I did read the link you gave, it was quite interesting and useful read, thanks for that. Actually, I took bash example in my previous post from Dynamic Scoping part and rewrote it in Python. If you're trying to tell that Python's scoping is not lexical, I disagree. My given Python and bash examples clearly behave differently, even though they're mostly identical. Also the fact that Python does have closures ("lexical closures" in full, which by definition capture their lexical scope) should take away any doubts. Your Perl example demonstrates that code blocks create their own scope, in Python only functions do that. In fact, the Wikipedia article does mention this (emphasis mine):

AFAIR, in practice (in year 2000) Python had just two levels of scope - top level and inside a function.

audriusk 02-23-2013 08:06 AM

Quote:

Originally Posted by Sergei Steshenko (Post 4898118)
AFAIR, in practice (in year 2000) Python had just two levels of scope - top level and inside a function.

I vaguely remembered something from then (I got introduced to Python around that time), so googled up and found this:
Quote:

In Python 2.1, statically nested scopes were added as an optional feature, to be enabled by a from __future__ import nested_scopes directive. In 2.2 nested scopes no longer need to be specially enabled, and are now always present.
So you're right: up till version 2.1 there was no nested scoping in Python.

dugan 02-23-2013 11:12 AM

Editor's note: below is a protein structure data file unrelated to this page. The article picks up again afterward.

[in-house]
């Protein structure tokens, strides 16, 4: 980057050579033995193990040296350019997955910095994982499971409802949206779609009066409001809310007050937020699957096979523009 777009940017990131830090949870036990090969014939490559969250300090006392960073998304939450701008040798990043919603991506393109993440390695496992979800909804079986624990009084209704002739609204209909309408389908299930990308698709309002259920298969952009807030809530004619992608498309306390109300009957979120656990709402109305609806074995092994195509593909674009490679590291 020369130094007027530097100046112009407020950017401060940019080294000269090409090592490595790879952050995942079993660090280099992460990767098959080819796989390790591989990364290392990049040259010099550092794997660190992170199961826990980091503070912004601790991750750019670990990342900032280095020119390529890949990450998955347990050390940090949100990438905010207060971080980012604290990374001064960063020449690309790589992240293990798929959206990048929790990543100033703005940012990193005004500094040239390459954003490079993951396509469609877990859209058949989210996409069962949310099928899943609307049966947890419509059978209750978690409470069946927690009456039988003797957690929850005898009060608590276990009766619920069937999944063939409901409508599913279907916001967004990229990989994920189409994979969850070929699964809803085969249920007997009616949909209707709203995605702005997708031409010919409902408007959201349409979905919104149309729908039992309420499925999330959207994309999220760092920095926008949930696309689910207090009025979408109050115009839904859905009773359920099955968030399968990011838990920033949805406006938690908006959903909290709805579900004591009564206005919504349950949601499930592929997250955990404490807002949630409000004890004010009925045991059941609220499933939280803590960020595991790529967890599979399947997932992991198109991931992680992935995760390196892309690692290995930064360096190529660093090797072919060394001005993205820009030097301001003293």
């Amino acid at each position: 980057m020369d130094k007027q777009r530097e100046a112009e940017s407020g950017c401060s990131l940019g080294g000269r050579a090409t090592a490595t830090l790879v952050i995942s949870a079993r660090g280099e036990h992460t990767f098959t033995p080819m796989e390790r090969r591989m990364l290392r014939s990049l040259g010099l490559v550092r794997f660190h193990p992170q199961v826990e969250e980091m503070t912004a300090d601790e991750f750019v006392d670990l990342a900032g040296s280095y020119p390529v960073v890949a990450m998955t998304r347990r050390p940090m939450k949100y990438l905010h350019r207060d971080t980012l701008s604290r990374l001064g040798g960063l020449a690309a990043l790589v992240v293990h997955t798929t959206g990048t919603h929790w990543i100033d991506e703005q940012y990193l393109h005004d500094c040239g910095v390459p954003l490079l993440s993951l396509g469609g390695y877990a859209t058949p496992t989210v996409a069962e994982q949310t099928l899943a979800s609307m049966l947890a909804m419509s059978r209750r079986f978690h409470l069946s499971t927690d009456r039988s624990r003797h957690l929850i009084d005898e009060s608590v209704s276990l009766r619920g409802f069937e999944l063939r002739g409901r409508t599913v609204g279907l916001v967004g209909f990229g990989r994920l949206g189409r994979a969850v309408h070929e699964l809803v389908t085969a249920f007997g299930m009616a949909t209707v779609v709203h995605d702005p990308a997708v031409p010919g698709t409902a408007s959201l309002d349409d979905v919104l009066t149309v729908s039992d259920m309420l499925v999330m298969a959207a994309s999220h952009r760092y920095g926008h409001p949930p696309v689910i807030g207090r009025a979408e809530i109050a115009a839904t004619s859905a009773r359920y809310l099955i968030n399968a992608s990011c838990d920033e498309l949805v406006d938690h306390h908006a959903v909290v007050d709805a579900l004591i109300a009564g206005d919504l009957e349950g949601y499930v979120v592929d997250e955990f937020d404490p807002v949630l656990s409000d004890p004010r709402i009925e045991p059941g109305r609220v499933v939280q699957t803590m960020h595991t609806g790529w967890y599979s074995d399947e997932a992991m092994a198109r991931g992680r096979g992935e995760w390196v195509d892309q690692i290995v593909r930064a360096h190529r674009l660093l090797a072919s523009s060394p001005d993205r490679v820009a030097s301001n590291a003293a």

Quote:

Originally Posted by Sergei Steshenko (Post 4898085)
Sucks means that you need to split the string and use all those % format specifiers.

You don't. The last line of post #9 is how it's done these days.

Sergei Steshenko 02-23-2013 07:25 PM

Quote:

Originally Posted by dugan (Post 4898211)
You don't. The last line of post #9 is how it's done these days.

If you mean this:

Code:

print 'integer: {}; float: {:.2f}; string: {}'.format(n, f, s)
line, it still sucks, but for different reasons.

1) usage of '{...}' - which are items not present in the rest of the code. I mean in Perl for, say, scalar variable I use '$' - be it in '$x = 1;' or in '" ... $x ...";
2) usage of .format(n, f, s).

On the latter. In Perl I write simply as I think:

Code:

print "integer: $n; float: $f; string: $s\n";
.

I mean that the variables appear in the output string in the places they are supposed to be expanded. Nothing is specified in addition.

In case of Python:

Code:

print 'integer: {}; float: {:.2f}; string: {}'.format(n, f, s)
I have two headaches:

a) I need to specify formats in the string;
b) I need to specify variables in 'format(n, f, s)' in correct order - this is inherited from "C" *printf functions. I.e. it sucks in "C" too.


Overall, monitoring Python evolution is funny. Originally it was conceived as under-Perl, i.e. some Perl features were intentionally dropped. And now Python 3 catches up with Perl introducing features Perl already head in 1994.